Not a single type of plastic packaging in the U.S. meets the definition of “recyclable” used by either the Federal Trade Commission or the Ellen MacArthur Foundation’s new plastic economy initiative, the report found.

The MacArthur Foundation funds efforts to change how we design, use and reuse plastics.

“We cannot simply recycle or reduce our way out of the plastic pollution crisis. If we don’t act now, by 2050 there could be more plastic than fish in the oceans,” it says.

Even plastics long considered recyclable — bottles and jugs (PET #1 and HDPE #2) —- fall far short of the 30% recycling rate needed to meet the definition of recyclable by the foundation. The reprocessing rate for the rest of the plastics used by millions of people everyday to wrap leftovers, eat takeout or return unwanted online purchases is less than 5%.

Industry efforts

Widespread users of plastic have launched campaigns aimed at slowing the plastic waste issue.

Coca-Cola Co.
for one, earlier this year made a commitment to reusing bottles. The announcement prompted several environmental groups to praise the move and at least one activist sustainable investing group declaring the pledge “industry-leading.”

The company said it will sell 25% of beverages in refillables by 2030, up from a current 16%. It may be fitting that the beverage seller made this move; by one measure, a Global Brand audit, Coke is the world’s largest plastic polluter.

And, consumer goods giant Unilever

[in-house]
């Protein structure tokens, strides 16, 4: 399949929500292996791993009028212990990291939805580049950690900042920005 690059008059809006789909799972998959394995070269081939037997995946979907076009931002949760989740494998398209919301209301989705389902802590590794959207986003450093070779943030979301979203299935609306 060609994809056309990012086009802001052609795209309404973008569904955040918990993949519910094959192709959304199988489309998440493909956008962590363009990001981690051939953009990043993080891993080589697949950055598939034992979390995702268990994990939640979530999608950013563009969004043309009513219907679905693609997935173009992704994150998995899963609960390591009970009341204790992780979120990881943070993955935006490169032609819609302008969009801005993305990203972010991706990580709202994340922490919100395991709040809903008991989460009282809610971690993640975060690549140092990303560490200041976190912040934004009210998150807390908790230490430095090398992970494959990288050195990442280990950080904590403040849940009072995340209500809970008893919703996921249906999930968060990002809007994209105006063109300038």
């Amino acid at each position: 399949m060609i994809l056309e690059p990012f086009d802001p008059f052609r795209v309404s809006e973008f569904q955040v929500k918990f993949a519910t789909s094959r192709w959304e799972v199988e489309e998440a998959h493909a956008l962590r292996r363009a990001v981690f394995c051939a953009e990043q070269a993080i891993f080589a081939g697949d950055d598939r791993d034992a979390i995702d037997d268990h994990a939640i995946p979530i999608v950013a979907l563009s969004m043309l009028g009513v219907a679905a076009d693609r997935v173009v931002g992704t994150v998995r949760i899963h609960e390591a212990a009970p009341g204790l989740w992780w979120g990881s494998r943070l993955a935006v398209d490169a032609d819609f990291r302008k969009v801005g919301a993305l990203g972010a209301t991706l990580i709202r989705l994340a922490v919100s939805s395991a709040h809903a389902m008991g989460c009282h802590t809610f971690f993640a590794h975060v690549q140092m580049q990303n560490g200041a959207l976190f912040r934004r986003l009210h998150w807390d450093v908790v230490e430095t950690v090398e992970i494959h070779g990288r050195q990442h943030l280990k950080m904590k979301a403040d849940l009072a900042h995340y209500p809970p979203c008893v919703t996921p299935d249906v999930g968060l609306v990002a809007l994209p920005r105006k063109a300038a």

has committed to halving the new plastic for its goods by 2025 — a goal that would cut its use to 386,000 tons of new plastic each year from around 772,000 tons in 2018.

To hit this mark, the Anglo-Dutch seller of Dove soap, Ben & Jerry’s ice cream and Lipton tea will offer more reusable and refillable packaging, and sell more “naked,” or unwrapped, products. The company will also use more recycled plastic in its packaging and will invest in waste collection and processing, it announced in 2019.

Greenpeace said with this week’s report that broader industry should support an ambitious Global Plastics Treaty that will finally end the age of plastic. The treaty is currently being drawn up after more than 170 nations in March backed a historic U.N. resolution to end plastic pollution. Draft versions call for an international legally binding agreement to be in place by 2024. It’s hoped by proponents that the treaty will determine the trajectory of the plastic pollution crisis for generations to come, with packaging being replaced with reuse and refill systems or no packaging at all.

Conversely, if the status quo continues, global plastic use and waste will nearly triple by 2060 with only a small increase in plastic recycling, according to a recent report by the Organization for Economic Cooperation and Development (OECD).

Read: Here’s the tiny percentage of plastic that’s recycled despite single-use bans, taxes and incentives

Add Your Heading Text Here

Lorem ipsum dolor sit amet, consectetur adipiscing elit. Ut elit tellus, luctus nec ullamcorper mattis, pulvinar dapibus leo.

Market Insiders